It is also the intention to create a research document. One of the biggest challenges can be expressed through a question that I am asked a lot: “How bad is the problem?” I honestly do not know the answer to that. Research needs to be done so that we can find out, first, what the extent of the issue is; secondly, what the Muslim community’s perception is; and, thirdly and equally importantly, what the general population’s perception is.

The biggest challenge in tackling racism and Islamophobia is not taking on the hatemongers, which is actually the easy part. Challenging those who have openly racist or Islamophobic views is the easy part, because you condemn them and do not allow them a platform. The much harder job concerns people who probably have an unconscious bias towards those of a certain colour or faith. It is about trying to create a dialogue and a conversation in which those people recognise that their behaviour or language are perhaps not appropriate so that they then reflect on that and challenge themselves. The key issue is how we get people to challenge themselves, as that is the only way that we can fundamentally make a difference in society.

Patrick Harvie (Glasgow) (Green)

Good morning. Congratulations on bringing people together to propose the group. Looking through the list of members, I did not see the Ahmadiyya Muslim community represented. One of the highest-profile hate crimes that there has been in recent years in Scotland was the murder of Asad Shah, who was targeted because he was an Ahmadi Muslim. Have you already made a connection with members of that community? Are they involved in the group, or are they going to be?

Anas Sarwar

Absolutely. Among Islamic organisations, there is an internal challenge that the CPG does not want to get involved with. I have made it absolutely clear that it is not for the CPG to define which groups are or are not Muslims—that is for people to self-define. Just as we have made the organisation open to the Jewish, Catholic, Protestant, Hindu and Sikh communities, it is open to the Ahmadiyya community. Members of that community are more than welcome to attend and to be members.

Have they been reached out to on that basis?

Anas Sarwar

Yes. I have sent an invitation to all faith-based organisations, and those listed are the ones that have responded so far.

Great—thank you.

Elaine Smith (Central Scotland) (Lab)

Thanks for joining us, Anas. That point leads nicely on to the issue that I want to ask about, which is the rise in religious hate crimes over the years. Specifically, anti-Catholicism accounts for more than all other religious hate crimes put together, at 58 per cent of hate crimes, according to the most recent statistics from last year. Will you look to do a piece of work on that with the cross-party group and to widen things out? You have answered that in a way, by saying that you have invited representatives of other religions to come along to the group and have an input, but will you comment further on that?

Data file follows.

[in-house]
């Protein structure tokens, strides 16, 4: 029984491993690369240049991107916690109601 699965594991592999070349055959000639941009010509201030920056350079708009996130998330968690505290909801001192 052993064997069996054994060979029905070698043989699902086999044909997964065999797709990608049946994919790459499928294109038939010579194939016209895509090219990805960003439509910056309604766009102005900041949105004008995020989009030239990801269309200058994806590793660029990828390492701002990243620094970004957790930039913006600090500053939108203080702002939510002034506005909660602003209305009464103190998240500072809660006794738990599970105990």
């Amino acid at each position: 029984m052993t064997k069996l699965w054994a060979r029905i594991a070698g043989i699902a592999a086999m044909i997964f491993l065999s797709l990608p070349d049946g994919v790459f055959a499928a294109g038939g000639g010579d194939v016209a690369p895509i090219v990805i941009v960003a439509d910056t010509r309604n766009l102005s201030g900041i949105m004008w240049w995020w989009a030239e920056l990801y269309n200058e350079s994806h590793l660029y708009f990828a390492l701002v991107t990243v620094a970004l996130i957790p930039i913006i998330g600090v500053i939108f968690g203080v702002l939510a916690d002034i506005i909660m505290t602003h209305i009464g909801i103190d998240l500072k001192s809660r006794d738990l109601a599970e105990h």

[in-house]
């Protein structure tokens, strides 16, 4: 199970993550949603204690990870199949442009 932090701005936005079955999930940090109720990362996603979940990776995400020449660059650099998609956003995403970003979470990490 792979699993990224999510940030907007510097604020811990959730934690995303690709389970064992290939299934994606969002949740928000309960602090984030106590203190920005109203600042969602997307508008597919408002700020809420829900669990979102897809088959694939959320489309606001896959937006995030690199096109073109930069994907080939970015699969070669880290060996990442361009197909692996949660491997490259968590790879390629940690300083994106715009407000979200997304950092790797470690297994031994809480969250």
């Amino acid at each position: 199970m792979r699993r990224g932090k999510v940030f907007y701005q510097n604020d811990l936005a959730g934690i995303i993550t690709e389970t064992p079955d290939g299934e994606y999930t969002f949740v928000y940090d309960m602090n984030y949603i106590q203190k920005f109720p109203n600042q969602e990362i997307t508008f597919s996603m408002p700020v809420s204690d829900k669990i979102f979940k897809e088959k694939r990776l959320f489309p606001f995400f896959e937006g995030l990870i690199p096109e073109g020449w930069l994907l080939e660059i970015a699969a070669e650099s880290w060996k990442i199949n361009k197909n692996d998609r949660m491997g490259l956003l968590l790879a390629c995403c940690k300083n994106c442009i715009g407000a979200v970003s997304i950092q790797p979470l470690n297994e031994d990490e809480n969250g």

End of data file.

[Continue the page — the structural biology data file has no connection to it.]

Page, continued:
Anas Sarwar

It is important that we get all faiths involved, because only if things are done across those of all faiths and of none will we get action. We can also learn from best practice in other communities that have experienced similar circumstances.

People have asked me whether we should create a cross-party group on prejudice and hate in general rather than making it specific to Islamophobia. However, if we were to have a cross-party group on prejudice and hate, it would be natural that, based on population sizes, an order of merit, importance or seniority would emerge. On that basis, Islamophobia would be quite low in the chain, to be frank, among the different forms of prejudice and hate. That is why having a cross-party group on tackling Islamophobia in its own right is important.

That is not to say that other forms of hate or prejudice are negated—far from it. I am more than happy to work with any faith-based organisation on how we tackle hate and discrimination. Some of the actions that will come from the cross-party group—some of the policy proposals that I have already put to the First Minister, for example—impact on all faith groups and not just on Muslims. That is an important piece of work that needs to happen.

The Convener

Thank you for coming, Mr Sarwar.

Under agenda item 3, the committee will consider whether to accord recognition to the proposed cross-party group on tackling Islamophobia. Do members agree to approve the group?

Members indicated agreement.

As previously agreed, we now move into private session.

10:14 Meeting continued in private.  

11:24 Meeting continued in public.